Several ancient traditions held that using the right word or phrase was important in rendering the truth of the matter. Writers such as Ursula K. Leguin adopted this tradition in some of her fiction—the power of naming, of saying the true name, was magical in EarthSea. I recently read another Chinese writer, Lu Chi, who espoused a similar idea back around 300 CE. A modern example might be Murray Gell-Mann’s use of the word “quarks” for the particles, whether theoretically real or mathematically imaginary, which make up the atomic and sub-atomic particle zoo. I just finished his biography; what an amazing creature he was (having just passed away on 5/24/2019). He had a hand or finger in almost every advance in developing the what physicists now refer to as the Standard Theory, as good an approximation in our understanding of physical reality as we have managed, not the ultimate one, they say, but one that manages to be the most accurate in accounting for past experimental results and predicting future ones. New ways of explaining previously unknown particles and fields were needed. Gell-Mann was known for coining terms to label some of these newly found phenomena, his lifting of the word “quark” from James Joyce’s Finnegans Wake being the most famous.
I have also finished The Social Construction of Reality by Berger and Luckmann, a very intense, insightful book examining the sociology of knowledge that I discussed a couple of posts ago (6/22/19), and their use of labels is what really concerns me today. After discussing the objective basis of our social construction they move on to the subjective basis. That, of course, necessitates they venture from a sociological domain into one more psychological. If they wrote their book today, rather than in 1966, I think they would be able to find better words (maybe the right or ‘true names’) to capture some important phenomena.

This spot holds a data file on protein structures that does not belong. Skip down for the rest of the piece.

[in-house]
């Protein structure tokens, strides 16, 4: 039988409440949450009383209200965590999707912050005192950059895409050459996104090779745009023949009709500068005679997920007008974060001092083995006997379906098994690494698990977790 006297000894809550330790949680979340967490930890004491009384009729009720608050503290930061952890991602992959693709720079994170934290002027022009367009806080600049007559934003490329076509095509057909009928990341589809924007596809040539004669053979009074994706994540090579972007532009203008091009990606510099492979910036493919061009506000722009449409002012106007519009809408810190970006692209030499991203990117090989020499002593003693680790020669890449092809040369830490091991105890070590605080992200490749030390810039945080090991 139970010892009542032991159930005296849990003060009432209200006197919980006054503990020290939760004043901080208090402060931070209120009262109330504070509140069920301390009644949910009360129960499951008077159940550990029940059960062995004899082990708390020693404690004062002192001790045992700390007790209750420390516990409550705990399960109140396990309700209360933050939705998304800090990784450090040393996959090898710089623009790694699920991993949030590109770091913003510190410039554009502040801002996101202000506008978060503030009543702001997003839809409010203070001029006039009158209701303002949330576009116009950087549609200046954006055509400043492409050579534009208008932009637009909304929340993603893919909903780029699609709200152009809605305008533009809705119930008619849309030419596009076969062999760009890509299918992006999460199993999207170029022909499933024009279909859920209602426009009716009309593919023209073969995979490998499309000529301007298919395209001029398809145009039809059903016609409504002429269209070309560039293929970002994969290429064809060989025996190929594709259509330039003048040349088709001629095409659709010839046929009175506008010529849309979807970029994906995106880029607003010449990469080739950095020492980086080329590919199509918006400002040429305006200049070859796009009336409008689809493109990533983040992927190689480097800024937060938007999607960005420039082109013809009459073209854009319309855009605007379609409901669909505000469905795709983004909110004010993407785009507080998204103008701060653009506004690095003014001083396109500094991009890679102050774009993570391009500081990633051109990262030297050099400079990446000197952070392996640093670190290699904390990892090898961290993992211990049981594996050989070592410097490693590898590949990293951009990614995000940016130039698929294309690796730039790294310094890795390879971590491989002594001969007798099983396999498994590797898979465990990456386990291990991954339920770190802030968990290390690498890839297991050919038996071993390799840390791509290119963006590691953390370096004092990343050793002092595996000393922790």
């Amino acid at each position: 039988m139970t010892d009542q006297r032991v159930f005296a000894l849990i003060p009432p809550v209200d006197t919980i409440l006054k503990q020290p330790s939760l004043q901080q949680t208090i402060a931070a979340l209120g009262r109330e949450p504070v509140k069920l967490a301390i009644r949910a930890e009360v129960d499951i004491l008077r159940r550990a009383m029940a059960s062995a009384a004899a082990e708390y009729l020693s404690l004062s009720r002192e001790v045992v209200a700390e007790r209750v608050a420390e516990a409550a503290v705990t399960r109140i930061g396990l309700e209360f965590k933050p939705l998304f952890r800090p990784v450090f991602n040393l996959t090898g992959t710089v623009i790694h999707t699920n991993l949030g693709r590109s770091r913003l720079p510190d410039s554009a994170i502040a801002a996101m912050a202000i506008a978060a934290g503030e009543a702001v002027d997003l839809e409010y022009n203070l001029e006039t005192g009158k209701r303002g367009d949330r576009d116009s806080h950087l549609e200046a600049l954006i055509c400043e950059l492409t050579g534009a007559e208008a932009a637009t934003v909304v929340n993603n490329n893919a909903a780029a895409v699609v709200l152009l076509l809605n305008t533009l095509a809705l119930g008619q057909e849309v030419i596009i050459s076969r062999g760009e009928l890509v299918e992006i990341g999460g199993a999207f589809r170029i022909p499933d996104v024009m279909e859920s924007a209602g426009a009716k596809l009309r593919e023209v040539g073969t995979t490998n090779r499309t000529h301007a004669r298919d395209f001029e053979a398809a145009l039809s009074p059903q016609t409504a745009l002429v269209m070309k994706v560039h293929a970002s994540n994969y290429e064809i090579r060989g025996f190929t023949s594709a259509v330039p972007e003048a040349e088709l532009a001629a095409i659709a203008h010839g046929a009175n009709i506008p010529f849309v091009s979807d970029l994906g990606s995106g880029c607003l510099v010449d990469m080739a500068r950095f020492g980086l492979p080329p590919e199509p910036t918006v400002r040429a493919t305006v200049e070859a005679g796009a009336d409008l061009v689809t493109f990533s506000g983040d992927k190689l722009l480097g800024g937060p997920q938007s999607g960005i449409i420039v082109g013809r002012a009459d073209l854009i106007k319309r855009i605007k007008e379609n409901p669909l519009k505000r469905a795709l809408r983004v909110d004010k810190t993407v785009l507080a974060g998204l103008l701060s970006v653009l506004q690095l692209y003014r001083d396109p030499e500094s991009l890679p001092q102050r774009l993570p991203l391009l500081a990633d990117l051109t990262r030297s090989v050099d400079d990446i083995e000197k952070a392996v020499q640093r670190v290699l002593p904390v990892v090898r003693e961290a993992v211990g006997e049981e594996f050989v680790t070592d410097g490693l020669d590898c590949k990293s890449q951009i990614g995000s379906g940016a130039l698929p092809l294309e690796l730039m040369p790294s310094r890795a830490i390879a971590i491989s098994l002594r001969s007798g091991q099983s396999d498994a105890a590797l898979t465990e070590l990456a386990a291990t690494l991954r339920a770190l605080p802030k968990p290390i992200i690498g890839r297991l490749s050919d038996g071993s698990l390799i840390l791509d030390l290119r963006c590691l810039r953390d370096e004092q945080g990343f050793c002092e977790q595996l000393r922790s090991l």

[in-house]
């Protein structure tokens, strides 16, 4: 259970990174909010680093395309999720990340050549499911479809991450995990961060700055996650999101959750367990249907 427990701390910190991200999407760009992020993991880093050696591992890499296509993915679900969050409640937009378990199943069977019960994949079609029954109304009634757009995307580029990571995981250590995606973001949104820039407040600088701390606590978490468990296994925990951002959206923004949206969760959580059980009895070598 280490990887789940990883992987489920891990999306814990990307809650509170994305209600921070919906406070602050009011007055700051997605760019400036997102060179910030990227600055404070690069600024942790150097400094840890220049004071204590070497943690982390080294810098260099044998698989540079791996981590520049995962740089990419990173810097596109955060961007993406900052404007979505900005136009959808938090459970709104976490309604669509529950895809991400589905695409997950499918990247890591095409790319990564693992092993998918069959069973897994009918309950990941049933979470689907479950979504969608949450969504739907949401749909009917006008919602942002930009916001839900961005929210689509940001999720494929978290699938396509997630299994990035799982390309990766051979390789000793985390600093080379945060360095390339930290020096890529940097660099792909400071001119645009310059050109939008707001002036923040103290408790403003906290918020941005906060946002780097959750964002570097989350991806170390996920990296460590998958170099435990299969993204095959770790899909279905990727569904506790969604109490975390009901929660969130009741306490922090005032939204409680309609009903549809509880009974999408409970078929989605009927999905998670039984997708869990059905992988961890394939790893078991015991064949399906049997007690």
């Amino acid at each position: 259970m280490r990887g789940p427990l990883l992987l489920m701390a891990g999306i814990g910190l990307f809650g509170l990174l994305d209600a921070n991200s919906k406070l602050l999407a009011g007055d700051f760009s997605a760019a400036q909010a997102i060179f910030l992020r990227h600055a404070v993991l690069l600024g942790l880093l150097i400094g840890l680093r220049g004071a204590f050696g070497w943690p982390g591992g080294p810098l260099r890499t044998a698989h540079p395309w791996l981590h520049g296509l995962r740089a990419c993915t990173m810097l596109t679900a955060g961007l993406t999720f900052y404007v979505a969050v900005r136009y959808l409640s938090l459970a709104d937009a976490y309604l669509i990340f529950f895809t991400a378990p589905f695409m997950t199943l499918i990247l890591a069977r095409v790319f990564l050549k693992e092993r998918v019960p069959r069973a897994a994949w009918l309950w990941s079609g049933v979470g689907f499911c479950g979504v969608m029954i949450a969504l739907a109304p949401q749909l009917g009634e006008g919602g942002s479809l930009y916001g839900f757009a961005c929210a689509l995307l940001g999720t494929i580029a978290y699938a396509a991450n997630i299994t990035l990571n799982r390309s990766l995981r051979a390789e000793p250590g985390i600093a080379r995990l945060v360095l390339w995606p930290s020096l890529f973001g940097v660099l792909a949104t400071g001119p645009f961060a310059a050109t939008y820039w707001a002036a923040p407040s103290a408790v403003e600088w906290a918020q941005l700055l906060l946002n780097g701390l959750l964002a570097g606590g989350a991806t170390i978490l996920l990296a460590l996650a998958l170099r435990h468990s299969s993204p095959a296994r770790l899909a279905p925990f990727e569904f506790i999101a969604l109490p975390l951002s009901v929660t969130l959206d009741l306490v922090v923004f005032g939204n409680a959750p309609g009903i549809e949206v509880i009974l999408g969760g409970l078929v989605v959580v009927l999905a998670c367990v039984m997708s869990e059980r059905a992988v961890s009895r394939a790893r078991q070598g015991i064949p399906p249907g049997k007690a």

They refer to the process of a human child acquiring the basis and basics of its society’s construction of reality, which includes the establishment of identity, as socialization. While they are focused on the sociological structures of knowledge, they acknowledge a necessary component of emotional identification. Gosh and golly, for those of us who began studying in the late 60s, this necessary component morphed into the very important phenomena of attachment and identification, including the basic capability of emotional regulation going up and down, including now some of the neural structures that serve this development of a functional personality (see Allan Schore’s books and my post on 7/31/18).
Many do still refer to this phase of development as ‘socialization’ so that word is still serviceable. After this initial phase, a second phase begins during which language helps children to acquire the social accoutrements of their culture. Berger and Luckmann call this phase ‘socialization 2’. Not bad for a first approximation, but it lacks the cachet of the later term ‘acculturation’. I really like these two terms when placed in relation to one another: socialization refers to the ontogeny of an individual mind, personality and early social identity and acculturation refers to that individual’s acquiring the habitus and orthodoxy of their culture, including their social roles outside of familial relations. If, as an adult, you move to a different land, you will be acculturated anew, maybe not to the same unconscious or deep level of implicit or procedural memories as a naïve youngster once was but still learning some new ways.